Lock Historic Site, Iberville Museum host day of learning for 180 Lukeville students

Staff Report

The third grade classes of Lukeville Elementary School in Brusly – about 180 kids plus their teachers and chaperones – were treated to a special day of fun and learning at the Plaquemine Lock State Historic Site and the Iberville Museum on April 6. This visit marks the return of large student tours for the first time since the pandemic.

A student from Lukeville Elementary School holds a live baby alligator during a trip to the Plaquemine Locks State Historic Site. He is seen with volunteer Bailey Vidrine.

The students rotated among eight stations throughout the day, where they learned about our connection to the Mississippi River, Bayou Plaquemine and the Atchafalaya swamp.

They participated in several hands-on activities, including holding a live baby alligator; saw historic boats, learned how the Lock worked and its importance to the economy and culture of south Louisiana in the early 1900s, and enjoyed lunch on the beautiful grounds of the Plaquemine Lock site.

Students from Lukeville Elementary School, seen here in the Gary J. Hebert Memorial Lockhouse, learned about the history and operations of the Plaquemine Locks during a recent field trip. The Plaquemine Locks –  completed in 1909 after 14 years of construction – operated until the Port Allen Locks opened in 1961.

“This field trip was full of educational value for our students,” said Lukeville teacher Becky Landry, who requested the day-long field trip and was the school organizer. “They got to see first-hand what we have been studying all year and it's right here in our ‘backyard.’ Everything was planned out and ran smoothly. Several parents and students said this was the best field trip ever!”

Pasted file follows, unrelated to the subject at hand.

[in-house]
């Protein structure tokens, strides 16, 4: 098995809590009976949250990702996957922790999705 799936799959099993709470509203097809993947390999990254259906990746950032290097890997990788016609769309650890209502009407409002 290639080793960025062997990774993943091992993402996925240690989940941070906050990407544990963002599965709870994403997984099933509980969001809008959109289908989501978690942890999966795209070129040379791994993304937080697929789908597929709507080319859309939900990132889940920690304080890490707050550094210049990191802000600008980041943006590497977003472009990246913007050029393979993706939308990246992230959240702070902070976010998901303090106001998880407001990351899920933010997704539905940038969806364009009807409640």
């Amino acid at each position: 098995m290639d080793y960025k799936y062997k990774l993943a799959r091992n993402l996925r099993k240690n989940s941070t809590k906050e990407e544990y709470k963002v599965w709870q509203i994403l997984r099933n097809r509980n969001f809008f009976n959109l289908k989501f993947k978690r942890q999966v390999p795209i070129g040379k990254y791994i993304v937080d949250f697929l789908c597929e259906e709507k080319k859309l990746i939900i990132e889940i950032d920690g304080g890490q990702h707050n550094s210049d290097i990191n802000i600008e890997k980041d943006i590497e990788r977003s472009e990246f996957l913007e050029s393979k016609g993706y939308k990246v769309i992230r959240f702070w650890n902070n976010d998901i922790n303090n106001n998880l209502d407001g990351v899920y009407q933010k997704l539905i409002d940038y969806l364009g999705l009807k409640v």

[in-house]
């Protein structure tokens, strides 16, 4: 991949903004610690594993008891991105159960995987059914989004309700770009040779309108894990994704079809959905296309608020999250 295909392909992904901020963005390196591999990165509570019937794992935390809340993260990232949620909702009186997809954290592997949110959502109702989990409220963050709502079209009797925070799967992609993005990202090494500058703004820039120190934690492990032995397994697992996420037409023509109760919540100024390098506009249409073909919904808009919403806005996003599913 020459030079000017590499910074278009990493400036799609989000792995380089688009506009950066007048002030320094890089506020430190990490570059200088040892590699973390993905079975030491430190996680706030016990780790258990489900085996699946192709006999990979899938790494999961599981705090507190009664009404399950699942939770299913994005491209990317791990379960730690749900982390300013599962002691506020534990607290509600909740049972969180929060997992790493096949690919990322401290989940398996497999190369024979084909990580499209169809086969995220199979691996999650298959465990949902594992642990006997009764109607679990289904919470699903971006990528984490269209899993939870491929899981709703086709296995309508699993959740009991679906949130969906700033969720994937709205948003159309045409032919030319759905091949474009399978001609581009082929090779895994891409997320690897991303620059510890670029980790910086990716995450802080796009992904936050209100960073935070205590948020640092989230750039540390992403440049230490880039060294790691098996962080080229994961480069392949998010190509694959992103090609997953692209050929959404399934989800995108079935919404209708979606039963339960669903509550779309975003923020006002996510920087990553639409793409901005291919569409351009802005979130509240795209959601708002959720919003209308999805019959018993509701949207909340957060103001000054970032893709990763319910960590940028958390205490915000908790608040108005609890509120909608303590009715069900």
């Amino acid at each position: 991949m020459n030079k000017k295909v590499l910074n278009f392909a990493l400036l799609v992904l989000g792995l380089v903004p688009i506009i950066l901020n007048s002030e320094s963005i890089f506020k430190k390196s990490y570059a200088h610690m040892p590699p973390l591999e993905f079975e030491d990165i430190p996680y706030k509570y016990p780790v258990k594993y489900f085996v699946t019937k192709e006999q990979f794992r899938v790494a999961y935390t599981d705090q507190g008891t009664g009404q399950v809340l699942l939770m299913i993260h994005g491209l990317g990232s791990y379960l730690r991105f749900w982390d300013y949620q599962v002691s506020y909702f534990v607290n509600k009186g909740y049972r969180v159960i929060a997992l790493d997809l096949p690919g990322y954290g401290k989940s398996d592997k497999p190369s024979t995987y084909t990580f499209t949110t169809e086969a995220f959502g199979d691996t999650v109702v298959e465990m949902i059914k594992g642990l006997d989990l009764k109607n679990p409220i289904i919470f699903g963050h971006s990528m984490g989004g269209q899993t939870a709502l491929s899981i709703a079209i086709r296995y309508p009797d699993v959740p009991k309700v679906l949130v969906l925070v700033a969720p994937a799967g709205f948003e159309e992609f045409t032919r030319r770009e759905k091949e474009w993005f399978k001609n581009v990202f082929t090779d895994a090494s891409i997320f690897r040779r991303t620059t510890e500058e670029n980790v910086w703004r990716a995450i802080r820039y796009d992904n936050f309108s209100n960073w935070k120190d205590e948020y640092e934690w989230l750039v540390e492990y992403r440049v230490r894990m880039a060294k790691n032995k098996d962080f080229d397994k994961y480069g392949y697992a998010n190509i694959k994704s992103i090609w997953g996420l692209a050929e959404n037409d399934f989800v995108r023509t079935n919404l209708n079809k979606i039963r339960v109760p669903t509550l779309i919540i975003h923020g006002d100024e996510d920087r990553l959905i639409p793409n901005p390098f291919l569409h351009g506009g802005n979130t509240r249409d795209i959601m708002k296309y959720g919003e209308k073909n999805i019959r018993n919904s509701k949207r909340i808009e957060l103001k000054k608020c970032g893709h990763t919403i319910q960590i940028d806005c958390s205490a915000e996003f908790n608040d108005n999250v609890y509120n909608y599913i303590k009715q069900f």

The field trip was coordinated by the Iberville Tourism Department and its Consultant Courtney Zito-Elliott, with the assistance of Friends of the Lock (FOL) and Iberville Museum Director Abbie Carrier.

Lukeville Elementary School built cardboard boats during their field trip to the Iberville Museum, directly across from the Plaquemine Locks State Historic Site.

Special thanks to Iberville Parish President J. Mitchell Ourso, Jr. and the Iberville Council for their assistance in getting the Lock property ready for the visit; along with Mayor Edwin “Ed” Reeves, Jr. and the City of Plaquemine for making sure the grounds were mowed and neat. Also, thanks to the Plaquemine Police Department for the barricades that kept the third graders safe while crossing Main Street between the Museum and Lock site.

Also special thanks to those who volunteered and assisted in providing the educational stations: the Lock site staff Stan Richardson and Leesa Dwyer, FOL members Alan Kirkland and Mike Carringone, who led the boat station; Dan Mooney of the Baton Rouge Audubon Society and volunteer Dennis Barker, who led the birding station; the Atchfalaya National Heritage Area and workers, who led the Atchafalaya station; Gene Seneca and Bailey Vidrine, who led the alligator station; FOL member Charlene Bishop, who assisted in the Lockhouse; and Iberville Museum volunteers Rachel Rapier and Alison Nikitopoulos.

Students from Lukeville Elementary School learned about the history and rich scenery of the Atchafalaya Basin during their visit to “Atchafalaya Basin: A Journey to the Past, A Map to the Future” a 1,400 square-foot exhibit at the Iberville Musuem.

The Friends of the Lock thanks Parish President Ourso and Plaquemine Mayor Reeves for recognizing the tremendous historical, cultural and visitor value of the Lock site and for their continued support of the Lock site by providing tour guides, utilities and grounds keeping of the site.